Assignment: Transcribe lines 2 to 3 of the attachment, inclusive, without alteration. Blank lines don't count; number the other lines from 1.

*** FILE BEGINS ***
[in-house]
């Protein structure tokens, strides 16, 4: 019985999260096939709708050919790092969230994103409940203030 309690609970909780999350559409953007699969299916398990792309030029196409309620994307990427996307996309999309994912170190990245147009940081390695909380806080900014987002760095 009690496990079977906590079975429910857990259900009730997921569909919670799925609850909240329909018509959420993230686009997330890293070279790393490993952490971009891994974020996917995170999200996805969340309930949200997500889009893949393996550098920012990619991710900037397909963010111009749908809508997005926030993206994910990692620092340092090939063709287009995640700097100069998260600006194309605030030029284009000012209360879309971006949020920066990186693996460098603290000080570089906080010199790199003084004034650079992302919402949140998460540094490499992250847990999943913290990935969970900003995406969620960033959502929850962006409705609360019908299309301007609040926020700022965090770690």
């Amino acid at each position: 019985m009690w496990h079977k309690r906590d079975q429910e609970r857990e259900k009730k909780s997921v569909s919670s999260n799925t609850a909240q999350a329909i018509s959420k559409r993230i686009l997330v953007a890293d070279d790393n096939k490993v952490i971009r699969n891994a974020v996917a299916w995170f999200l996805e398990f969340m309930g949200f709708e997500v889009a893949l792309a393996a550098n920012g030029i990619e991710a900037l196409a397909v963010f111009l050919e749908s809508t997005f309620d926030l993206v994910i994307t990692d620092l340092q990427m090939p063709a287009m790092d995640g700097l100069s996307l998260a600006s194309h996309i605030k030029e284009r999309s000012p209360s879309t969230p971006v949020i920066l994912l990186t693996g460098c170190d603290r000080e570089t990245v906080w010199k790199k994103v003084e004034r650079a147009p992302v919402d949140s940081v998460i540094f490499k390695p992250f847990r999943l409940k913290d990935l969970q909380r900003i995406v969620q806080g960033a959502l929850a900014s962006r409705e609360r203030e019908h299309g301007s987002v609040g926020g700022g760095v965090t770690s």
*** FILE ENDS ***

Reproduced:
């Protein structure tokens, strides 16, 4: 019985999260096939709708050919790092969230994103409940203030 309690609970909780999350559409953007699969299916398990792309030029196409309620994307990427996307996309999309994912170190990245147009940081390695909380806080900014987002760095 009690496990079977906590079975429910857990259900009730997921569909919670799925609850909240329909018509959420993230686009997330890293070279790393490993952490971009891994974020996917995170999200996805969340309930949200997500889009893949393996550098920012990619991710900037397909963010111009749908809508997005926030993206994910990692620092340092090939063709287009995640700097100069998260600006194309605030030029284009000012209360879309971006949020920066990186693996460098603290000080570089906080010199790199003084004034650079992302919402949140998460540094490499992250847990999943913290990935969970900003995406969620960033959502929850962006409705609360019908299309301007609040926020700022965090770690």
């Amino acid at each position: 019985m009690w496990h079977k309690r906590d079975q429910e609970r857990e259900k009730k909780s997921v569909s919670s999260n799925t609850a909240q999350a329909i018509s959420k559409r993230i686009l997330v953007a890293d070279d790393n096939k490993v952490i971009r699969n891994a974020v996917a299916w995170f999200l996805e398990f969340m309930g949200f709708e997500v889009a893949l792309a393996a550098n920012g030029i990619e991710a900037l196409a397909v963010f111009l050919e749908s809508t997005f309620d926030l993206v994910i994307t990692d620092l340092q990427m090939p063709a287009m790092d995640g700097l100069s996307l998260a600006s194309h996309i605030k030029e284009r999309s000012p209360s879309t969230p971006v949020i920066l994912l990186t693996g460098c170190d603290r000080e570089t990245v906080w010199k790199k994103v003084e004034r650079a147009p992302v919402d949140s940081v998460i540094f490499k390695p992250f847990r999943l409940k913290d990935l969970q909380r900003i995406v969620q806080g960033a959502l929850a900014s962006r409705e609360r203030e019908h299309g301007s987002v609040g926020g700022g760095v965090t770690s």